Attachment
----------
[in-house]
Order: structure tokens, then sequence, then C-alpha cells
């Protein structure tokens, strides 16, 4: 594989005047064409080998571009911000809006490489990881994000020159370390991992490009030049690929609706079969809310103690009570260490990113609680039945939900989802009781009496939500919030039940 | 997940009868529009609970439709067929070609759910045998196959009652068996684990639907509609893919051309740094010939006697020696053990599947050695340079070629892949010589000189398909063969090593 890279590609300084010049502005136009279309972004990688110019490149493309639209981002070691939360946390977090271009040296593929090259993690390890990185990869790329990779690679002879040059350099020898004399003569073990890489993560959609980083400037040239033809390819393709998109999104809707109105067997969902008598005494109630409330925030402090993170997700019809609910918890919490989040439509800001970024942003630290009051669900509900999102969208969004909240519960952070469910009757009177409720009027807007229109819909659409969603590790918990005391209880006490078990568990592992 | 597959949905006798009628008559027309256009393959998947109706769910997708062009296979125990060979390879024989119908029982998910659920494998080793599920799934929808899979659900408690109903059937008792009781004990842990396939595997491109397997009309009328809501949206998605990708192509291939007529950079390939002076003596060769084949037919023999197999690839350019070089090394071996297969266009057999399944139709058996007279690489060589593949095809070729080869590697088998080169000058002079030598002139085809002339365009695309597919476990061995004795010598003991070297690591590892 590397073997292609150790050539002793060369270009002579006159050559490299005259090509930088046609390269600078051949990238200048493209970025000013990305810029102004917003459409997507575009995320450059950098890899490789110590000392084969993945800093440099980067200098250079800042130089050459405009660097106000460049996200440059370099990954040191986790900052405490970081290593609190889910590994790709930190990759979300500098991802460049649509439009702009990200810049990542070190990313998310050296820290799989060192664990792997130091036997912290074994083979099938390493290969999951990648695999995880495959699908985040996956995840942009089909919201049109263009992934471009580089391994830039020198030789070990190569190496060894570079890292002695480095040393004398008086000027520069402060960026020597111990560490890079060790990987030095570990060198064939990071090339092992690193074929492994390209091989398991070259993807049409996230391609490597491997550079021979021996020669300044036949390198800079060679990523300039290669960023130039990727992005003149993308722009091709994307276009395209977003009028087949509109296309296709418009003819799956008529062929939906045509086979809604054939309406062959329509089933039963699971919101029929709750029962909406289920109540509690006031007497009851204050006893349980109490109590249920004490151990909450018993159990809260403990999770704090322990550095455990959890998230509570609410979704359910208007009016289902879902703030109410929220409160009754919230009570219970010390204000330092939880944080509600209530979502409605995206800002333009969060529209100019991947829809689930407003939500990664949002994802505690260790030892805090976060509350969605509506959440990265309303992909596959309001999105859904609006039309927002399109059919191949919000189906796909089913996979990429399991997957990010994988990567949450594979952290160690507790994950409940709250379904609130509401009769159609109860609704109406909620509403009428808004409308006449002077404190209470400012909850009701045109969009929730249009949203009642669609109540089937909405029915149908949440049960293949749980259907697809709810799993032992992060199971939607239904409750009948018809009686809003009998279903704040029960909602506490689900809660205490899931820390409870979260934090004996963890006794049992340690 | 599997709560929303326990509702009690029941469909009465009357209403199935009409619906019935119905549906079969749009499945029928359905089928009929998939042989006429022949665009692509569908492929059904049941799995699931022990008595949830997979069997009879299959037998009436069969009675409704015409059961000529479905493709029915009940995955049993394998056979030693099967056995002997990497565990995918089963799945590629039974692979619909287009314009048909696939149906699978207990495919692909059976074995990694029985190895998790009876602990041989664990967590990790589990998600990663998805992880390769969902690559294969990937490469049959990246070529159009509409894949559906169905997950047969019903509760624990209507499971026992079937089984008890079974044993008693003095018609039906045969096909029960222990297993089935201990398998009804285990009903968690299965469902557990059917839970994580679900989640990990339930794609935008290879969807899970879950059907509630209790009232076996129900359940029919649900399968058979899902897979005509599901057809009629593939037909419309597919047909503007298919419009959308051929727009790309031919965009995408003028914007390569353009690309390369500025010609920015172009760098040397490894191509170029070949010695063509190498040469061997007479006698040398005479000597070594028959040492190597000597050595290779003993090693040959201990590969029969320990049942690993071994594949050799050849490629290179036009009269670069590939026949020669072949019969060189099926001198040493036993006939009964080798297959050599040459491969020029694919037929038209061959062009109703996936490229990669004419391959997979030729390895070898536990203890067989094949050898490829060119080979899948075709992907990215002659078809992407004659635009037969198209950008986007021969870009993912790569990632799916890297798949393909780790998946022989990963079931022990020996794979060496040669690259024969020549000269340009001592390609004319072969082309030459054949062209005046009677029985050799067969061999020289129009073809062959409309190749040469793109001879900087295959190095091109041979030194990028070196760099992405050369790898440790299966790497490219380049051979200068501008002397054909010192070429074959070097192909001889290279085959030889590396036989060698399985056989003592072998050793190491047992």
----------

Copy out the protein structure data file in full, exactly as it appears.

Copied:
[in-house]
Order: structure tokens, then sequence, then C-alpha cells
């Protein structure tokens, strides 16, 4: 594989005047064409080998571009911000809006490489990881994000020159370390991992490009030049690929609706079969809310103690009570260490990113609680039945939900989802009781009496939500919030039940 | 997940009868529009609970439709067929070609759910045998196959009652068996684990639907509609893919051309740094010939006697020696053990599947050695340079070629892949010589000189398909063969090593 890279590609300084010049502005136009279309972004990688110019490149493309639209981002070691939360946390977090271009040296593929090259993690390890990185990869790329990779690679002879040059350099020898004399003569073990890489993560959609980083400037040239033809390819393709998109999104809707109105067997969902008598005494109630409330925030402090993170997700019809609910918890919490989040439509800001970024942003630290009051669900509900999102969208969004909240519960952070469910009757009177409720009027807007229109819909659409969603590790918990005391209880006490078990568990592992 | 597959949905006798009628008559027309256009393959998947109706769910997708062009296979125990060979390879024989119908029982998910659920494998080793599920799934929808899979659900408690109903059937008792009781004990842990396939595997491109397997009309009328809501949206998605990708192509291939007529950079390939002076003596060769084949037919023999197999690839350019070089090394071996297969266009057999399944139709058996007279690489060589593949095809070729080869590697088998080169000058002079030598002139085809002339365009695309597919476990061995004795010598003991070297690591590892 590397073997292609150790050539002793060369270009002579006159050559490299005259090509930088046609390269600078051949990238200048493209970025000013990305810029102004917003459409997507575009995320450059950098890899490789110590000392084969993945800093440099980067200098250079800042130089050459405009660097106000460049996200440059370099990954040191986790900052405490970081290593609190889910590994790709930190990759979300500098991802460049649509439009702009990200810049990542070190990313998310050296820290799989060192664990792997130091036997912290074994083979099938390493290969999951990648695999995880495959699908985040996956995840942009089909919201049109263009992934471009580089391994830039020198030789070990190569190496060894570079890292002695480095040393004398008086000027520069402060960026020597111990560490890079060790990987030095570990060198064939990071090339092992690193074929492994390209091989398991070259993807049409996230391609490597491997550079021979021996020669300044036949390198800079060679990523300039290669960023130039990727992005003149993308722009091709994307276009395209977003009028087949509109296309296709418009003819799956008529062929939906045509086979809604054939309406062959329509089933039963699971919101029929709750029962909406289920109540509690006031007497009851204050006893349980109490109590249920004490151990909450018993159990809260403990999770704090322990550095455990959890998230509570609410979704359910208007009016289902879902703030109410929220409160009754919230009570219970010390204000330092939880944080509600209530979502409605995206800002333009969060529209100019991947829809689930407003939500990664949002994802505690260790030892805090976060509350969605509506959440990265309303992909596959309001999105859904609006039309927002399109059919191949919000189906796909089913996979990429399991997957990010994988990567949450594979952290160690507790994950409940709250379904609130509401009769159609109860609704109406909620509403009428808004409308006449002077404190209470400012909850009701045109969009929730249009949203009642669609109540089937909405029915149908949440049960293949749980259907697809709810799993032992992060199971939607239904409750009948018809009686809003009998279903704040029960909602506490689900809660205490899931820390409870979260934090004996963890006794049992340690 | 599997709560929303326990509702009690029941469909009465009357209403199935009409619906019935119905549906079969749009499945029928359905089928009929998939042989006429022949665009692509569908492929059904049941799995699931022990008595949830997979069997009879299959037998009436069969009675409704015409059961000529479905493709029915009940995955049993394998056979030693099967056995002997990497565990995918089963799945590629039974692979619909287009314009048909696939149906699978207990495919692909059976074995990694029985190895998790009876602990041989664990967590990790589990998600990663998805992880390769969902690559294969990937490469049959990246070529159009509409894949559906169905997950047969019903509760624990209507499971026992079937089984008890079974044993008693003095018609039906045969096909029960222990297993089935201990398998009804285990009903968690299965469902557990059917839970994580679900989640990990339930794609935008290879969807899970879950059907509630209790009232076996129900359940029919649900399968058979899902897979005509599901057809009629593939037909419309597919047909503007298919419009959308051929727009790309031919965009995408003028914007390569353009690309390369500025010609920015172009760098040397490894191509170029070949010695063509190498040469061997007479006698040398005479000597070594028959040492190597000597050595290779003993090693040959201990590969029969320990049942690993071994594949050799050849490629290179036009009269670069590939026949020669072949019969060189099926001198040493036993006939009964080798297959050599040459491969020029694919037929038209061959062009109703996936490229990669004419391959997979030729390895070898536990203890067989094949050898490829060119080979899948075709992907990215002659078809992407004659635009037969198209950008986007021969870009993912790569990632799916890297798949393909780790998946022989990963079931022990020996794979060496040669690259024969020549000269340009001592390609004319072969082309030459054949062209005046009677029985050799067969061999020289129009073809062959409309190749040469793109001879900087295959190095091109041979030194990028070196760099992405050369790898440790299966790497490219380049051979200068501008002397054909010192070429074959070097192909001889290279085959030889590396036989060698399985056989003592072998050793190491047992």